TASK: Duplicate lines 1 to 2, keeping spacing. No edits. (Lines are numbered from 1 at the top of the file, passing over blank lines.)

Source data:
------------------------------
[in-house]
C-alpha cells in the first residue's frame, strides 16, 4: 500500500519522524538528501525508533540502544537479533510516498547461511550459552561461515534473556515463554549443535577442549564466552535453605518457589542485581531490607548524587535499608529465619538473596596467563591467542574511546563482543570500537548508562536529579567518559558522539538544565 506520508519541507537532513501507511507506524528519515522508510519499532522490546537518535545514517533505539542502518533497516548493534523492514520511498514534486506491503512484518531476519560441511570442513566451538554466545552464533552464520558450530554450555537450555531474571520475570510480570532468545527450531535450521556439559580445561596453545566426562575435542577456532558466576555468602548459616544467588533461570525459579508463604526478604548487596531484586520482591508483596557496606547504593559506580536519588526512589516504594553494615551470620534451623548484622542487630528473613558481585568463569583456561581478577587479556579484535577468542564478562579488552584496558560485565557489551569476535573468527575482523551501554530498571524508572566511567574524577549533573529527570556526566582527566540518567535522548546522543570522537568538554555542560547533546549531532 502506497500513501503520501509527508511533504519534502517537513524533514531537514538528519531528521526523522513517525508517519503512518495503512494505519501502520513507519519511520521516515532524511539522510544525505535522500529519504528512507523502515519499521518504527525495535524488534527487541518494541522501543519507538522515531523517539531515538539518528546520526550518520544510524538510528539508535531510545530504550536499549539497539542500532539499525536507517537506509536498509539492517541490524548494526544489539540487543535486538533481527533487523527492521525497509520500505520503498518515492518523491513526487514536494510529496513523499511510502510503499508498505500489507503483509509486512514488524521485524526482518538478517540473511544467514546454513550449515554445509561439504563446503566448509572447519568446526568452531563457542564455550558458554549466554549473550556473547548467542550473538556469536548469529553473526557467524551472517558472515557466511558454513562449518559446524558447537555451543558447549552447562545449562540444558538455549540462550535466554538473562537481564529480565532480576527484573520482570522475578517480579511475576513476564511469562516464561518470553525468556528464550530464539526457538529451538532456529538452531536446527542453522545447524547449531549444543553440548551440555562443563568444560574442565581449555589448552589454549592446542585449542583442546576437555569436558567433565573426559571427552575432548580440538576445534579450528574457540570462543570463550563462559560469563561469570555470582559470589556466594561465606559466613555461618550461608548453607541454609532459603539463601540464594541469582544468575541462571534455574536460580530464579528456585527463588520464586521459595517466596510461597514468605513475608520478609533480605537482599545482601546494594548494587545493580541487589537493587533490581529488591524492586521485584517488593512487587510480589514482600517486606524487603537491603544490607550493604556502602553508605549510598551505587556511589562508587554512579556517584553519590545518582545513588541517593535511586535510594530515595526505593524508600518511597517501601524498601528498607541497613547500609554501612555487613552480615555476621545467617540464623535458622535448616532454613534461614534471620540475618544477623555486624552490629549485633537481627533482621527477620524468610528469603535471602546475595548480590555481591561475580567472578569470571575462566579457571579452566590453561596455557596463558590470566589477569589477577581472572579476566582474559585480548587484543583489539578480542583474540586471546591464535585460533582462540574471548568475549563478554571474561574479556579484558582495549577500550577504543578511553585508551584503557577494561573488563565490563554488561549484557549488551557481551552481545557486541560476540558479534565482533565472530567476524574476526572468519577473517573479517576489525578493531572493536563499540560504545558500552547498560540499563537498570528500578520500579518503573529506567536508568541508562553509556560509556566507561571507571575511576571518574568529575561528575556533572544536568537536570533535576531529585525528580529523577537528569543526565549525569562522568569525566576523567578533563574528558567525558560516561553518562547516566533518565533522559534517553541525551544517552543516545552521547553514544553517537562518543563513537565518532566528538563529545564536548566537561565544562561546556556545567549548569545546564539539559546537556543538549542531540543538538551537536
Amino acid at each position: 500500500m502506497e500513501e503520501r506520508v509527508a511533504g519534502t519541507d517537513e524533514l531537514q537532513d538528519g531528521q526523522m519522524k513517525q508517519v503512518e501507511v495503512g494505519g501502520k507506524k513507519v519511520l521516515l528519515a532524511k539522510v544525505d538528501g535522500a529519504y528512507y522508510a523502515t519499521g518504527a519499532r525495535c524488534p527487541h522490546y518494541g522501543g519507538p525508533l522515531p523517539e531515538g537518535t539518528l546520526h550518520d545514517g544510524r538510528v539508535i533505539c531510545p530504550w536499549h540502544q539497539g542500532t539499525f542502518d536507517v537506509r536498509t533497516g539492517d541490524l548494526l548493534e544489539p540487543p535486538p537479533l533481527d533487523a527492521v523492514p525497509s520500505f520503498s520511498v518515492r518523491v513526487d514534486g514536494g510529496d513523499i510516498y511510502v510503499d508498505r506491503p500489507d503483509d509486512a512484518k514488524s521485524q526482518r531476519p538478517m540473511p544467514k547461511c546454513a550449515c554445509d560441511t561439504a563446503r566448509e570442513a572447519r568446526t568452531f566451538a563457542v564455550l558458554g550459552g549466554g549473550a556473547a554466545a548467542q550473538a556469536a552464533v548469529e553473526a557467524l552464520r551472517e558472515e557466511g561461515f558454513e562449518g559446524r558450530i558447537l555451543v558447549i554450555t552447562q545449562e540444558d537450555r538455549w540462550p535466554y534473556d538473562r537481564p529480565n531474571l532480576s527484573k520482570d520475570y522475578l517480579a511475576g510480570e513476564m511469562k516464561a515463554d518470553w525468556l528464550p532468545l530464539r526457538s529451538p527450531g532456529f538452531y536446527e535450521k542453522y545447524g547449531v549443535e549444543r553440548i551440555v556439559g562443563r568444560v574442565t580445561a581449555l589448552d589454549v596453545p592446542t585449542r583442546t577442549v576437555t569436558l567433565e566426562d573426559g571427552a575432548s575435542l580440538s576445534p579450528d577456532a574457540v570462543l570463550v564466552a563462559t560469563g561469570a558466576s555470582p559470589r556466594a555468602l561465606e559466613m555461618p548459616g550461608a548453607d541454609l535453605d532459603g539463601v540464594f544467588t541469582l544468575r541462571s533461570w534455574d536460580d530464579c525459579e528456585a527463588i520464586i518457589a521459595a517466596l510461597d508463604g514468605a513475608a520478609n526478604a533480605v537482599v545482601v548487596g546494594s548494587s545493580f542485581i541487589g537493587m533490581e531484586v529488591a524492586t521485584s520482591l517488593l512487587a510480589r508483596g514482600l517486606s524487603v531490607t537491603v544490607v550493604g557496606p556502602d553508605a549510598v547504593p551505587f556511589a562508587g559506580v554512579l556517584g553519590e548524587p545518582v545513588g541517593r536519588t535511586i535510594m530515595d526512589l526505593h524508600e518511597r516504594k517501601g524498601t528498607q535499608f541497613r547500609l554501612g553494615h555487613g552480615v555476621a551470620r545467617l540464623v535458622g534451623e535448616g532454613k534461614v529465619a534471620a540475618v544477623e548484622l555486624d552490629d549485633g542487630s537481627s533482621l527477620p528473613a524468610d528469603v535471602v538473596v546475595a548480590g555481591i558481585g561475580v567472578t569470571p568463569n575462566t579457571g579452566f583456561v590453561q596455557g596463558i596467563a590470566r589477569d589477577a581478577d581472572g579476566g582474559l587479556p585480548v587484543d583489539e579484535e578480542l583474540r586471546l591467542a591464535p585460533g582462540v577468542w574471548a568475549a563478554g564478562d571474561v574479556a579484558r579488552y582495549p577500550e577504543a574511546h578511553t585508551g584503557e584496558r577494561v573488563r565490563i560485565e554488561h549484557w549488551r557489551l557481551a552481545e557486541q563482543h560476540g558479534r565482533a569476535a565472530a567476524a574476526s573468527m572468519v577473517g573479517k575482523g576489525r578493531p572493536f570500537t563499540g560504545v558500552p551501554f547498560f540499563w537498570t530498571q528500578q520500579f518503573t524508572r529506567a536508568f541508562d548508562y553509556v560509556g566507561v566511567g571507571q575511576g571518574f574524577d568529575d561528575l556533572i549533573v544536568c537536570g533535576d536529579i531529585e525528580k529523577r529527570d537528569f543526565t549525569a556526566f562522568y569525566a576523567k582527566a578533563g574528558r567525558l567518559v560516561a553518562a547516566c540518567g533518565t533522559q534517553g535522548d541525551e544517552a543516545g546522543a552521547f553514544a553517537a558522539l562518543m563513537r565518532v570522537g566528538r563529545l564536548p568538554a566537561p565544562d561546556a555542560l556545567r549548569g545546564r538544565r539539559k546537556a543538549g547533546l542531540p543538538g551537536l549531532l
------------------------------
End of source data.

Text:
[in-house]
C-alpha cells in the first residue's frame, strides 16, 4: 500500500519522524538528501525508533540502544537479533510516498547461511550459552561461515534473556515463554549443535577442549564466552535453605518457589542485581531490607548524587535499608529465619538473596596467563591467542574511546563482543570500537548508562536529579567518559558522539538544565 506520508519541507537532513501507511507506524528519515522508510519499532522490546537518535545514517533505539542502518533497516548493534523492514520511498514534486506491503512484518531476519560441511570442513566451538554466545552464533552464520558450530554450555537450555531474571520475570510480570532468545527450531535450521556439559580445561596453545566426562575435542577456532558466576555468602548459616544467588533461570525459579508463604526478604548487596531484586520482591508483596557496606547504593559506580536519588526512589516504594553494615551470620534451623548484622542487630528473613558481585568463569583456561581478577587479556579484535577468542564478562579488552584496558560485565557489551569476535573468527575482523551501554530498571524508572566511567574524577549533573529527570556526566582527566540518567535522548546522543570522537568538554555542560547533546549531532 502506497500513501503520501509527508511533504519534502517537513524533514531537514538528519531528521526523522513517525508517519503512518495503512494505519501502520513507519519511520521516515532524511539522510544525505535522500529519504528512507523502515519499521518504527525495535524488534527487541518494541522501543519507538522515531523517539531515538539518528546520526550518520544510524538510528539508535531510545530504550536499549539497539542500532539499525536507517537506509536498509539492517541490524548494526544489539540487543535486538533481527533487523527492521525497509520500505520503498518515492518523491513526487514536494510529496513523499511510502510503499508498505500489507503483509509486512514488524521485524526482518538478517540473511544467514546454513550449515554445509561439504563446503566448509572447519568446526568452531563457542564455550558458554549466554549473550556473547548467542550473538556469536548469529553473526557467524551472517558472515557466511558454513562449518559446524558447537555451543558447549552447562545449562540444558538455549540462550535466554538473562537481564529480565532480576527484573520482570522475578517480579511475576513476564511469562516464561518470553525468556528464550530464539526457538529451538532456529538452531536446527542453522545447524547449531549444543553440548551440555562443563568444560574442565581449555589448552589454549592446542585449542583442546576437555569436558567433565573426559571427552575432548580440538576445534579450528574457540570462543570463550563462559560469563561469570555470582559470589556466594561465606559466613555461618550461608548453607541454609532459603539463601540464594541469582544468575541462571534455574536460580530464579528456585527463588520464586521459595517466596510461597514468605513475608520478609533480605537482599545482601546494594548494587545493580541487589537493587533490581529488591524492586521485584517488593512487587510480589514482600517486606524487603537491603544490607550493604556502602553508605549510598551505587556511589562508587554512579556517584553519590545518582545513588541517593535511586535510594530515595526505593524508600518511597517501601524498601528498607541497613547500609554501612555487613552480615555476621545467617540464623535458622535448616532454613534461614534471620540475618544477623555486624552490629549485633537481627533482621527477620524468610528469603535471602546475595548480590555481591561475580567472578569470571575462566579457571579452566590453561596455557596463558590470566589477569589477577581472572579476566582474559585480548587484543583489539578480542583474540586471546591464535585460533582462540574471548568475549563478554571474561574479556579484558582495549577500550577504543578511553585508551584503557577494561573488563565490563554488561549484557549488551557481551552481545557486541560476540558479534565482533565472530567476524574476526572468519577473517573479517576489525578493531572493536563499540560504545558500552547498560540499563537498570528500578520500579518503573529506567536508568541508562553509556560509556566507561571507571575511576571518574568529575561528575556533572544536568537536570533535576531529585525528580529523577537528569543526565549525569562522568569525566576523567578533563574528558567525558560516561553518562547516566533518565533522559534517553541525551544517552543516545552521547553514544553517537562518543563513537565518532566528538563529545564536548566537561565544562561546556556545567549548569545546564539539559546537556543538549542531540543538538551537536